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Pioneering Engineers

The Economy of Materials from Robert Maillart to Shigeru Ban

Pioneering Engineers intro

Interior view of vaults, Church of Christ the Worker, Atlantida, Uruguay, 1958-60 by Eladio Dieste. Image source: “Eladio Dieste: Innovation in Structural Art” by Stanford Anderson.

UHC Secretary and Director of Research and Development Dave Hampton, also a practicing architect with Echo Studio, presented UHC Lecture #4 “Pioneering Engineers - The Economy of Materials from Robert Maillart to Shigeru Ban” this evening at Lincoln Park Branch Library.

The Economy of Materials

crane head and head of femur
Fig. 1: Crane head and head of femur

The presentation opened with a discussion on how structural engineers over the last century have moved closer to maximizing the work materials do while minimizing the resources needed to produce, erect, and maintain them - something nature does every day.

D’Arcy Thompson’s On Growth and Form documents how animals (including humans) adapt physically to their environment. Examples include how the top of a human leg bone deals with the stresses involved in supporting the weight of the body, drawing an analogy to a design for a crane which distributes weight in a similar way [Fig. 1].

Pioneering Engineers

Maillart, Dieste, Ban
Fig. 2: Robert Maillart, Eladio Dieste, Shigeru Ban

These three individuals (actually, Ban is an architect, but his work deserves to be considered alongside that of other structures heavyweights) exemplify a challenging, economic, and beautiful use of materials to span, shelter, and house.

Maillart Salginatobel Bridge
Fig. 3: Salginatobel Bridge, Switzerland, 1930

Robert Maillart (1872-1940), a Swiss engineer, created some of the most strikingly beautiful bridges in reinforced concrete which departed from the heavy appearance of many stone-clad bridges of the day [Fig. 3]. Maillart was not afraid to allow his bridges to show how forces are distributed, even removing material from where it was unneccesary.

Dieste Atlantida church
Fig. 4: Church of Christ the Worker, Atlantida, Uruguay, 1958-60

Eladio Dieste (1917-2000), an Uruguayan engineer and architect, recognized the need to minimize the expense and waste of formwork and created movable scaffolding for his brick and reinforced concrete thin-shell structures. His Church of Christ the Worker [Fig. 4, top of page] is an excellent example of the power, art, and economy possible when local labor, traditional building practices, and forward thinking are combined.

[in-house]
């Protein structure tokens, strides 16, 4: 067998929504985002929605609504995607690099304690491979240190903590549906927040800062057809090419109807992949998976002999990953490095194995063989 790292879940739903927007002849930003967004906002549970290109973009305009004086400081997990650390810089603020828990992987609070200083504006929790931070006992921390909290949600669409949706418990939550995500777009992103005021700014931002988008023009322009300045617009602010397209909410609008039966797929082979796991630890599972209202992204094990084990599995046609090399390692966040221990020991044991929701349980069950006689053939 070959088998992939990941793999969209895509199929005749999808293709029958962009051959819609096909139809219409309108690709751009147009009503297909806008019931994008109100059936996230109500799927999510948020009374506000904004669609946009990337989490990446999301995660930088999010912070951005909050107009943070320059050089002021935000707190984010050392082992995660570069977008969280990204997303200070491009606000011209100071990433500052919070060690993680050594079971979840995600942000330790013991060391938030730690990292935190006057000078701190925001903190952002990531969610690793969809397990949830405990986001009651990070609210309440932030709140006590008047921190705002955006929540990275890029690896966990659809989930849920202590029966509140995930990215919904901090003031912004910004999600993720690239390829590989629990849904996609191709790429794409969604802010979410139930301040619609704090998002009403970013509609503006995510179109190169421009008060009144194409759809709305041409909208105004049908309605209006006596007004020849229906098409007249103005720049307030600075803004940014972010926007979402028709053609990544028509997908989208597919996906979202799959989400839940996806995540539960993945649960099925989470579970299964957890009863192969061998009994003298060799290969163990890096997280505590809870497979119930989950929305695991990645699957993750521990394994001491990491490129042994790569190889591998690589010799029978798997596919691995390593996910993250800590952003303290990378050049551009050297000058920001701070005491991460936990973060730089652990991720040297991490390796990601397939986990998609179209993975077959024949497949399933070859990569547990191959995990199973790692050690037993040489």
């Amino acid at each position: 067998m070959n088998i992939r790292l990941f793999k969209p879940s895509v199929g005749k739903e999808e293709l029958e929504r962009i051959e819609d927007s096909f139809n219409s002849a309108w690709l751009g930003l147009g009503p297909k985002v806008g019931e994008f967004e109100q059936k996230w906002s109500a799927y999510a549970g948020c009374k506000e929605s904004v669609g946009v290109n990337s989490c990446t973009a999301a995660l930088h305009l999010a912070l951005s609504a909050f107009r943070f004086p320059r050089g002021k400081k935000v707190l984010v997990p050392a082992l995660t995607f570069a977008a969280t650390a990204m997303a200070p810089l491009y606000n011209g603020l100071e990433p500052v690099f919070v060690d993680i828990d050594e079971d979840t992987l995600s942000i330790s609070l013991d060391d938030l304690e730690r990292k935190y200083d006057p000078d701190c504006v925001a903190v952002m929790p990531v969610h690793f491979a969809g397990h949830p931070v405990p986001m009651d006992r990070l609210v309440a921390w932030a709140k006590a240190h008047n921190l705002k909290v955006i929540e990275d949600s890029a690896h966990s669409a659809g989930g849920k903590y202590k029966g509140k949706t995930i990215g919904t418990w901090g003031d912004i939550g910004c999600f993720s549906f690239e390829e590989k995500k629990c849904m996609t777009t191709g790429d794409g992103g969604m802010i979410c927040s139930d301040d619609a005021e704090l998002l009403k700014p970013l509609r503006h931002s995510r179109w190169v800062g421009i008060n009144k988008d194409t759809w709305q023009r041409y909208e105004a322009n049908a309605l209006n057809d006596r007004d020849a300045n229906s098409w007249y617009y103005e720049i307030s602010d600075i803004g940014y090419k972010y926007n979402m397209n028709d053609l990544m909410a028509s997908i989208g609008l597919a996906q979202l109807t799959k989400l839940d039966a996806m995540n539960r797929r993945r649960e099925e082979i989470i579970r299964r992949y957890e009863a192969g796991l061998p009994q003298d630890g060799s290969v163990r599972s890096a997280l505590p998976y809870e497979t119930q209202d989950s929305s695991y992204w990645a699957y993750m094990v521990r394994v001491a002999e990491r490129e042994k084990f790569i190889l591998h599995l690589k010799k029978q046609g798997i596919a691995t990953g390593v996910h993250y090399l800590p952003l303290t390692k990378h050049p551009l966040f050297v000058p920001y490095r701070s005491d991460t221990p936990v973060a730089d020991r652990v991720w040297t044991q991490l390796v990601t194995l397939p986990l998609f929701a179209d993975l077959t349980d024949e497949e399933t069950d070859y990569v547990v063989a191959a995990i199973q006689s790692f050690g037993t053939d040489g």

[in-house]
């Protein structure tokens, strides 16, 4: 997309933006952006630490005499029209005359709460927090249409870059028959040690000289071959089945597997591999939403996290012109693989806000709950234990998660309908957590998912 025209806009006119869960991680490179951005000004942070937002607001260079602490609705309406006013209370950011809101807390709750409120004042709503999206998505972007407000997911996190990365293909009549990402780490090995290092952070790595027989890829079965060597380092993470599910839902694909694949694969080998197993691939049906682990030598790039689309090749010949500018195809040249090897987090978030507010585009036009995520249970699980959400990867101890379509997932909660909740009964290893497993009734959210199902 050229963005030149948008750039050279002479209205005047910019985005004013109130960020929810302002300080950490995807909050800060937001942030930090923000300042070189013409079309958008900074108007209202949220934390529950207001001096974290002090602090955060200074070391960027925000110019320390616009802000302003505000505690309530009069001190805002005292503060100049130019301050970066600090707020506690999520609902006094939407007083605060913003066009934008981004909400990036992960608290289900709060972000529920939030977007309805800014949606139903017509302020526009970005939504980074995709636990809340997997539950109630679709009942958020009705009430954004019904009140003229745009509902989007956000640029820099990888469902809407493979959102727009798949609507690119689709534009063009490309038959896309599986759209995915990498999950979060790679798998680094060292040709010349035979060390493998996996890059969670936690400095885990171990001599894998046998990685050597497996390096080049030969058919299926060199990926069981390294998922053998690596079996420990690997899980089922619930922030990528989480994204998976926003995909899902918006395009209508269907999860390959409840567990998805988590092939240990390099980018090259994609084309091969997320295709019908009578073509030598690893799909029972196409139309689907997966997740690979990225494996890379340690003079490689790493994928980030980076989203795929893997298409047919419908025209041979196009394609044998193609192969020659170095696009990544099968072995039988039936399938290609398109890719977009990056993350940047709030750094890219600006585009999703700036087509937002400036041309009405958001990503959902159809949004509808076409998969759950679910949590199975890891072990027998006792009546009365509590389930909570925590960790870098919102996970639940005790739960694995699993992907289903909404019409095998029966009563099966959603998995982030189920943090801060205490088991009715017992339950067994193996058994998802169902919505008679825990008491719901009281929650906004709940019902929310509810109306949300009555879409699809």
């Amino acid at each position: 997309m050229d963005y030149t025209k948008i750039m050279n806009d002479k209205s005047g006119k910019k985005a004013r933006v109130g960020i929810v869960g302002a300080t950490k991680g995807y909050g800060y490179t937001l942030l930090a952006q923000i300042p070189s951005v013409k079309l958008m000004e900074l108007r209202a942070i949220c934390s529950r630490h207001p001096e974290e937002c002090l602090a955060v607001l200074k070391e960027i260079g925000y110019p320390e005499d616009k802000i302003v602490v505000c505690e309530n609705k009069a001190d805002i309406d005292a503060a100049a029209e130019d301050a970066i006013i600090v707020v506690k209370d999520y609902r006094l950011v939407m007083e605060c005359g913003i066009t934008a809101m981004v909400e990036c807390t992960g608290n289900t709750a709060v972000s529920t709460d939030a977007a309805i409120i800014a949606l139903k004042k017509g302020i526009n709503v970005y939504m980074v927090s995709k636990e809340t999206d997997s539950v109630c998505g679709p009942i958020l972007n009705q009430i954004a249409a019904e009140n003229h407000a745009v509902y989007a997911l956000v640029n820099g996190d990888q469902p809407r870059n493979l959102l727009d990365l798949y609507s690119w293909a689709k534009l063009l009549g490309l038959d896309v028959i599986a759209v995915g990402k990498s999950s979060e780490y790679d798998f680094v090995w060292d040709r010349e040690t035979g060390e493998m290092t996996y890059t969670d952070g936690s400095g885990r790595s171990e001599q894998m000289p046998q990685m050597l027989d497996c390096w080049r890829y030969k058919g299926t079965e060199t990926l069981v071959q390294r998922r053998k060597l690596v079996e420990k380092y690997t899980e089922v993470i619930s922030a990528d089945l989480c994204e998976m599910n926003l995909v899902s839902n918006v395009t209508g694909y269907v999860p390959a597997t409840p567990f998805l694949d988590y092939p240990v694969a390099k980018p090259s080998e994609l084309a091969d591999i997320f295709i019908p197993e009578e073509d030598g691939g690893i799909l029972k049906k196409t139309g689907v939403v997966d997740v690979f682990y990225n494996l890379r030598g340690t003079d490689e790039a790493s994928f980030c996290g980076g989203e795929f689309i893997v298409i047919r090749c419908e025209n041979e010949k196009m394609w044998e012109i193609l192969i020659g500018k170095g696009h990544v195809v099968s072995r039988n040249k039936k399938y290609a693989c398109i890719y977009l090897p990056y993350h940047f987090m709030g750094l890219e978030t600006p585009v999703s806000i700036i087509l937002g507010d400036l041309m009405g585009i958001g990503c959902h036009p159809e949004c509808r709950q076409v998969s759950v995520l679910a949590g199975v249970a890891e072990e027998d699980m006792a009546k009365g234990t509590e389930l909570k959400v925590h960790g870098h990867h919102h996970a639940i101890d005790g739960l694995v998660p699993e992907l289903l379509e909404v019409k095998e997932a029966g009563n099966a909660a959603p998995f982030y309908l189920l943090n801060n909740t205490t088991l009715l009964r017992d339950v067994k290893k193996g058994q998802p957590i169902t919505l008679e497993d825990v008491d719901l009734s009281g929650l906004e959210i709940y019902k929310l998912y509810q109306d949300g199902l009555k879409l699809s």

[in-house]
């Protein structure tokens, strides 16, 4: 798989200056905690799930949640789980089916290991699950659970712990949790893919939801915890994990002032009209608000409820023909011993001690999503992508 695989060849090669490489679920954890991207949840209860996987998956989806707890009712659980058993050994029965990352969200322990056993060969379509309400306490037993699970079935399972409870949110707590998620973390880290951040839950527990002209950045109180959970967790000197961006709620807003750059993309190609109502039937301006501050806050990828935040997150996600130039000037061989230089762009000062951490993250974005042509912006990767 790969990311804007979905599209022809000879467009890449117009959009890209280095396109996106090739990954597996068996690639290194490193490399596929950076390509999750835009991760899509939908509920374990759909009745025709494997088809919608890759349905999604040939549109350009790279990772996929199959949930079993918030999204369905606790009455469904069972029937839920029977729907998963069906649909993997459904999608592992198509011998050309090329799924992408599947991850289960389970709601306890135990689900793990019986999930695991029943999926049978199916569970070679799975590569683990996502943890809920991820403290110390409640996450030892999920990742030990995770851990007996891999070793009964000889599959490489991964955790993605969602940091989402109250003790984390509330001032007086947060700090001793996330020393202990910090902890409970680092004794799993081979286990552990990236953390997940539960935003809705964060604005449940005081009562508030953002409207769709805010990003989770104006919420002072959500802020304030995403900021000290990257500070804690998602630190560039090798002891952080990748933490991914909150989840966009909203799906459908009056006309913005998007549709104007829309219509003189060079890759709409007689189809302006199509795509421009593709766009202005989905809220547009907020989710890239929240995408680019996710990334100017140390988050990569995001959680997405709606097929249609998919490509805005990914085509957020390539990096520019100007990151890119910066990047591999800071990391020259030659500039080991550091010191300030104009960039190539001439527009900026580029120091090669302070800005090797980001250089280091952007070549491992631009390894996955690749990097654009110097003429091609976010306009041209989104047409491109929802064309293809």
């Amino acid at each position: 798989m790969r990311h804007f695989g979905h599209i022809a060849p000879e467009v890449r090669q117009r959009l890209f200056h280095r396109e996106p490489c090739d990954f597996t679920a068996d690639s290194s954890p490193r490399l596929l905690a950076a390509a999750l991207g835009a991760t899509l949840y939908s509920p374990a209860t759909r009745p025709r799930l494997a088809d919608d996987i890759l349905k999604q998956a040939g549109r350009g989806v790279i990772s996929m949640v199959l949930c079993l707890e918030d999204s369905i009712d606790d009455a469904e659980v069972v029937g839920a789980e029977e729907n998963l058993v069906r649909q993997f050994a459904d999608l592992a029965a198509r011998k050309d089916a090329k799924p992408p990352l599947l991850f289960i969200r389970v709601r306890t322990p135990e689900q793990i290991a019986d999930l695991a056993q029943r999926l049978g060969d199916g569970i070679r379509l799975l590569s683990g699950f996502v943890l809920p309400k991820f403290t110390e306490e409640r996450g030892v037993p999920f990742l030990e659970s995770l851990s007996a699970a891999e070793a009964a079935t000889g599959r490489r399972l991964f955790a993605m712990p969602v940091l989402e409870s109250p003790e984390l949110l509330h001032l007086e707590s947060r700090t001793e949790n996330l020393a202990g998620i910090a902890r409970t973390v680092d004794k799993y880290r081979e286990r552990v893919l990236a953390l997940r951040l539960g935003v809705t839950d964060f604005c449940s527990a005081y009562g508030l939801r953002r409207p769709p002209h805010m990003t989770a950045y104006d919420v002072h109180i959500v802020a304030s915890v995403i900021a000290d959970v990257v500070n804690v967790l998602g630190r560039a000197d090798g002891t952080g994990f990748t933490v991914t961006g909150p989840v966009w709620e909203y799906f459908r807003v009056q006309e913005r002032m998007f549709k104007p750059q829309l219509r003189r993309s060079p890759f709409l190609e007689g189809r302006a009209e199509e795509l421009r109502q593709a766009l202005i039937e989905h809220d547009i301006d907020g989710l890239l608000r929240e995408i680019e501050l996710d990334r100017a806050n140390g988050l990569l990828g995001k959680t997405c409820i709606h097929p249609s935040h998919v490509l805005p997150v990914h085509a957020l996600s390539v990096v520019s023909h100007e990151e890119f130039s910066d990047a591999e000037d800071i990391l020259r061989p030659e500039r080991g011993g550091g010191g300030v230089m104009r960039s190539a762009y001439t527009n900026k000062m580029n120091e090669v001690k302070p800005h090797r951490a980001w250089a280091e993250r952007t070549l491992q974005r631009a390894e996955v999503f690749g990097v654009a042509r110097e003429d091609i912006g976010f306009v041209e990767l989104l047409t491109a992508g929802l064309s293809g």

Ban India housing
Fig. 5: Paper tube housing, Bhuj, India, 2001

Shigeru Ban (1957- ), a Japanese architect, has designed structures ranging from the jaw-dropping Japan Expo Pavilion to a deceptively simple church to humanitarian solutions to disasters using an unexpected material - paper. His design responses for housing following earthquakes in Japan, Turkey [Fig. 5] and other disasters points to a growing dedication by the design and engineering fields to adapting technolgy for use where most needed. The results are often (especially in Ban’s case), startling in their simplicity, beauty, and humanism.

In the Trenches: The Warren-Boulton Residence

Warren-Boulton Residence by Echo Studio
Fig. 6: Engineering sketches by Louis Shell Structures (left) and possible location of shear wall at exterior wall of stair tower (right), 2006

Not meaning to put ourselves in the company of the above greats, the presentation concluded with a segment describing the process architects and engineers go through every day to make the tough decisions as to what sustainability, efficiency, and economy really means in the working world.

One wall of the Warren-Boulton Residence, the shear wall, will help the entire house resist wind and gravity loads after the rear masonry wall is removed to create the new addition. Architect and engineer have gone back and forth, discussing the pros and cons of possible construction types for this wall: engineered wood moment frames, structural insulated panels (SIPS), masonry, precast and tilt-up concrete [Fig. 6].

What was initially thought to be the worst possible choice from an environmental and cost standpoint, a 3-story braced steel frame, may well turn out to be the most efficient, effective use of material… we’ll see when the numbers come in.

Live Demos!

string polygon diagram
Fig. 7: String polygon and arch form. Diagram by David P. Billington from “Robert Maillart and the Art of Reinforced Concrete.”

Dave’s presentation also included live demonstrations of the basic physics principles of structures:

  • tension and compression
  • how a beam distributes a load and bends
  • representing the forces at play in an arch or bridge by hanging weights on a string model [Fig. 7]

Contact us for more information or to schedule this presentation to your organization.

Special thanks to my engineer Louis Shell for his patient ear and for his suggestions, especially the use of “On Growth and Form.”

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